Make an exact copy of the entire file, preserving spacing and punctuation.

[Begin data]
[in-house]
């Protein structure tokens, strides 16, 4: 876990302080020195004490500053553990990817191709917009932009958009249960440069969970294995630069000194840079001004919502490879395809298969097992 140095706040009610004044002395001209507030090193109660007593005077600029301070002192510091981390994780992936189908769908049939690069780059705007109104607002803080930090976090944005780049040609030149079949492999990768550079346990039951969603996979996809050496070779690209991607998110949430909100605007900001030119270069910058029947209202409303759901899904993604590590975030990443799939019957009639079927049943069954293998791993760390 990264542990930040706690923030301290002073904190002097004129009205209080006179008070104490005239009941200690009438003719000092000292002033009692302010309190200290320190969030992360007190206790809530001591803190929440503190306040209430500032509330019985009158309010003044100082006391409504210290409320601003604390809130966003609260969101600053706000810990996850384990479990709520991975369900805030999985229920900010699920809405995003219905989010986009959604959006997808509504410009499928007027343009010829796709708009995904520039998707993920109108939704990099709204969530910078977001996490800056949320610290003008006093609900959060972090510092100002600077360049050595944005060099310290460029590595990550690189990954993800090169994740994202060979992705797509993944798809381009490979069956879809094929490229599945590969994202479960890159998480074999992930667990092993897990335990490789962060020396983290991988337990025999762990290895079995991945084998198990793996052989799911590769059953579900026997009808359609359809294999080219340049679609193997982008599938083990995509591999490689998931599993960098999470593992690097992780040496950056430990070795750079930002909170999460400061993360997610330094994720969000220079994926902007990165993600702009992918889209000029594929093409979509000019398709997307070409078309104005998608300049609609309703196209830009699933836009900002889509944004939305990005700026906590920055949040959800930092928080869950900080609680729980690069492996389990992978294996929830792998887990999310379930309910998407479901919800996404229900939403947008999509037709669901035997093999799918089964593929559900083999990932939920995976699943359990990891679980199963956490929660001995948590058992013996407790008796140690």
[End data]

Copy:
[in-house]
């Protein structure tokens, strides 16, 4: 876990302080020195004490500053553990990817191709917009932009958009249960440069969970294995630069000194840079001004919502490879395809298969097992 140095706040009610004044002395001209507030090193109660007593005077600029301070002192510091981390994780992936189908769908049939690069780059705007109104607002803080930090976090944005780049040609030149079949492999990768550079346990039951969603996979996809050496070779690209991607998110949430909100605007900001030119270069910058029947209202409303759901899904993604590590975030990443799939019957009639079927049943069954293998791993760390 990264542990930040706690923030301290002073904190002097004129009205209080006179008070104490005239009941200690009438003719000092000292002033009692302010309190200290320190969030992360007190206790809530001591803190929440503190306040209430500032509330019985009158309010003044100082006391409504210290409320601003604390809130966003609260969101600053706000810990996850384990479990709520991975369900805030999985229920900010699920809405995003219905989010986009959604959006997808509504410009499928007027343009010829796709708009995904520039998707993920109108939704990099709204969530910078977001996490800056949320610290003008006093609900959060972090510092100002600077360049050595944005060099310290460029590595990550690189990954993800090169994740994202060979992705797509993944798809381009490979069956879809094929490229599945590969994202479960890159998480074999992930667990092993897990335990490789962060020396983290991988337990025999762990290895079995991945084998198990793996052989799911590769059953579900026997009808359609359809294999080219340049679609193997982008599938083990995509591999490689998931599993960098999470593992690097992780040496950056430990070795750079930002909170999460400061993360997610330094994720969000220079994926902007990165993600702009992918889209000029594929093409979509000019398709997307070409078309104005998608300049609609309703196209830009699933836009900002889509944004939305990005700026906590920055949040959800930092928080869950900080609680729980690069492996389990992978294996929830792998887990999310379930309910998407479901919800996404229900939403947008999509037709669901035997093999799918089964593929559900083999990932939920995976699943359990990891679980199963956490929660001995948590058992013996407790008796140690």